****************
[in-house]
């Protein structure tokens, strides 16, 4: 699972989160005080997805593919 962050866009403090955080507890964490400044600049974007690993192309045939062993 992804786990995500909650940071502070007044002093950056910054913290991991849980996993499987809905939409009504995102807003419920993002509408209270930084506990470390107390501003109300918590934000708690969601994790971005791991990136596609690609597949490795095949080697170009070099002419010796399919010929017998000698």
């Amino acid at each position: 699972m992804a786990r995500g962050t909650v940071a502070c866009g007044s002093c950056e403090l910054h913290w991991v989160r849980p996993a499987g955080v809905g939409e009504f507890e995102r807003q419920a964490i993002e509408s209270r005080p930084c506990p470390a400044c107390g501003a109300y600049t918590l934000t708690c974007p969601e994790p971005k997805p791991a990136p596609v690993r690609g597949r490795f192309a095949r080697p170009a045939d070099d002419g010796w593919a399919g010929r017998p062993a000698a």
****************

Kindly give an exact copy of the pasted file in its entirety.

[in-house]
């Protein structure tokens, strides 16, 4: 699972989160005080997805593919 962050866009403090955080507890964490400044600049974007690993192309045939062993 992804786990995500909650940071502070007044002093950056910054913290991991849980996993499987809905939409009504995102807003419920993002509408209270930084506990470390107390501003109300918590934000708690969601994790971005791991990136596609690609597949490795095949080697170009070099002419010796399919010929017998000698």
């Amino acid at each position: 699972m992804a786990r995500g962050t909650v940071a502070c866009g007044s002093c950056e403090l910054h913290w991991v989160r849980p996993a499987g955080v809905g939409e009504f507890e995102r807003q419920a964490i993002e509408s209270r005080p930084c506990p470390a400044c107390g501003a109300y600049t918590l934000t708690c974007p969601e994790p971005k997805p791991a990136p596609v690993r690609g597949r490795f192309a095949r080697p170009a045939d070099d002419g010796w593919a399919g010929r017998p062993a000698a």